Durable Power of Attorney

A durable power of attorney can be a useful, and sometimes essential, document for senior citizens. In general, the older a person becomes, the more important it is to have a durable power of attorney.

A durable power of attorney is a paper by which one person (the “principal”) appoints another person as agent and allows this agent to act for the principal.

The most common use for a power of attorney document is to transfer property. The principal can authorize the agent to sign the principal’s name to buy, sell, or mortgage real estate; buy or sell securities; deposit or withdraw funds from a bank; or sell automobiles. The power of attorney document can also be used to name a person to make health care decisions and arrange living accommodations. You can give your agent as much authority as you think appropriate.

Clearly, you should appoint only someone you trust. Most married couples appoint each other. Single persons generally appoint a relative or a close friend.

If you do not have a durable power of attorney and you become incompetent due to an accident, disease, or age, a court-supervised guardianship would likely have to be arranged for you. A guardianship would make your finances and personal problems a matter of public record. A guardian’s decisions regarding your welfare would require a court order and your guardian would probably need a lawyer for some of the court proceedings. Most people prefer these matters be determined privately by a spouse or trusted relative or friend acting under a durable power of attorney.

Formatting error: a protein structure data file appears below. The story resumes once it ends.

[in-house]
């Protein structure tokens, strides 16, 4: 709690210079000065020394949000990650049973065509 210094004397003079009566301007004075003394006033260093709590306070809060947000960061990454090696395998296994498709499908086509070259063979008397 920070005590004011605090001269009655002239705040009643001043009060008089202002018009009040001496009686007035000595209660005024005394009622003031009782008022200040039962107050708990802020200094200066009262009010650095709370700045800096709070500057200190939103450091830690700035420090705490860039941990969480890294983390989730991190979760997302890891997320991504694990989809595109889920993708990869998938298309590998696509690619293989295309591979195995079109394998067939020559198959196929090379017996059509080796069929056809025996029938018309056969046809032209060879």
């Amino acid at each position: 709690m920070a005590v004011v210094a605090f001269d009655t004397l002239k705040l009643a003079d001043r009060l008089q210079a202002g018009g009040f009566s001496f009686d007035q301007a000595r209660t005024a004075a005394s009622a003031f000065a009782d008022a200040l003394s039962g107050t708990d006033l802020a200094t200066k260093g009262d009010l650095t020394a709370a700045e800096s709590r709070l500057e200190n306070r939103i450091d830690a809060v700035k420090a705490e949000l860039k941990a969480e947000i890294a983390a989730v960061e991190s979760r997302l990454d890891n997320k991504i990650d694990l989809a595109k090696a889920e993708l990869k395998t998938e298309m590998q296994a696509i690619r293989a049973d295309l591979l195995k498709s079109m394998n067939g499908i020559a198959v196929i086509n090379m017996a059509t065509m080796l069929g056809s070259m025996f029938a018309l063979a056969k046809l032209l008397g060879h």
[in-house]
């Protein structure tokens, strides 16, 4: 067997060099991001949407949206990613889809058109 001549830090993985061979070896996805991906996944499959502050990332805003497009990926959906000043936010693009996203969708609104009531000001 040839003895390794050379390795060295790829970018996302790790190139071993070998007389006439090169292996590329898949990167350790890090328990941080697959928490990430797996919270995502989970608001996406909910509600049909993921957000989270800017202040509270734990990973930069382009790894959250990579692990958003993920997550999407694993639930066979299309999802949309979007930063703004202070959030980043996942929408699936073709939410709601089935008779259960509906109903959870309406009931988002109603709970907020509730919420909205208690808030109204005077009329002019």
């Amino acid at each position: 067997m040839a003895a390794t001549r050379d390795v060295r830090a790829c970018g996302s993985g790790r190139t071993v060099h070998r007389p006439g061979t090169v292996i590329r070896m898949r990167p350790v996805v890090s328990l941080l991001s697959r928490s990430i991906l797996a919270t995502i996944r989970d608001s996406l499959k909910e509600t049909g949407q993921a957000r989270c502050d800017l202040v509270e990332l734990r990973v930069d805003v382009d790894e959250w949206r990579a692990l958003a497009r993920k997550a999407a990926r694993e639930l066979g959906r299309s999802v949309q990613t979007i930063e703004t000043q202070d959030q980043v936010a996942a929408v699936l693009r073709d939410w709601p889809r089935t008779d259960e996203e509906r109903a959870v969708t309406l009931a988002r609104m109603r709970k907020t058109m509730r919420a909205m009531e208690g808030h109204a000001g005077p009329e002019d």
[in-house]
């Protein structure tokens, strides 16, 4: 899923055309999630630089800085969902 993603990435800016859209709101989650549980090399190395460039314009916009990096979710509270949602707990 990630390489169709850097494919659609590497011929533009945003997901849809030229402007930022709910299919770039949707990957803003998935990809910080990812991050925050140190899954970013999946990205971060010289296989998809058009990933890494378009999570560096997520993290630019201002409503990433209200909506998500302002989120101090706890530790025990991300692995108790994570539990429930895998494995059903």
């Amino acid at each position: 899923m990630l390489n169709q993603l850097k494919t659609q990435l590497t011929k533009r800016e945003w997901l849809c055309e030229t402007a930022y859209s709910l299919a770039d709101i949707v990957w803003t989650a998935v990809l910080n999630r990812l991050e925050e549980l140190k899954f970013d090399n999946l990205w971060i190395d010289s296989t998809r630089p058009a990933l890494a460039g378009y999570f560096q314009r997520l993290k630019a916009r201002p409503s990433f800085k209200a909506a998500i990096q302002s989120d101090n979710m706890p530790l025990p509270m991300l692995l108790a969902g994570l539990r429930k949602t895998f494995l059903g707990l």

This information is general in nature and should not be relied upon for your specific circumstances. For information, questions, or comments, please contact Douglas J. Engel or Kathryn S. Kumar.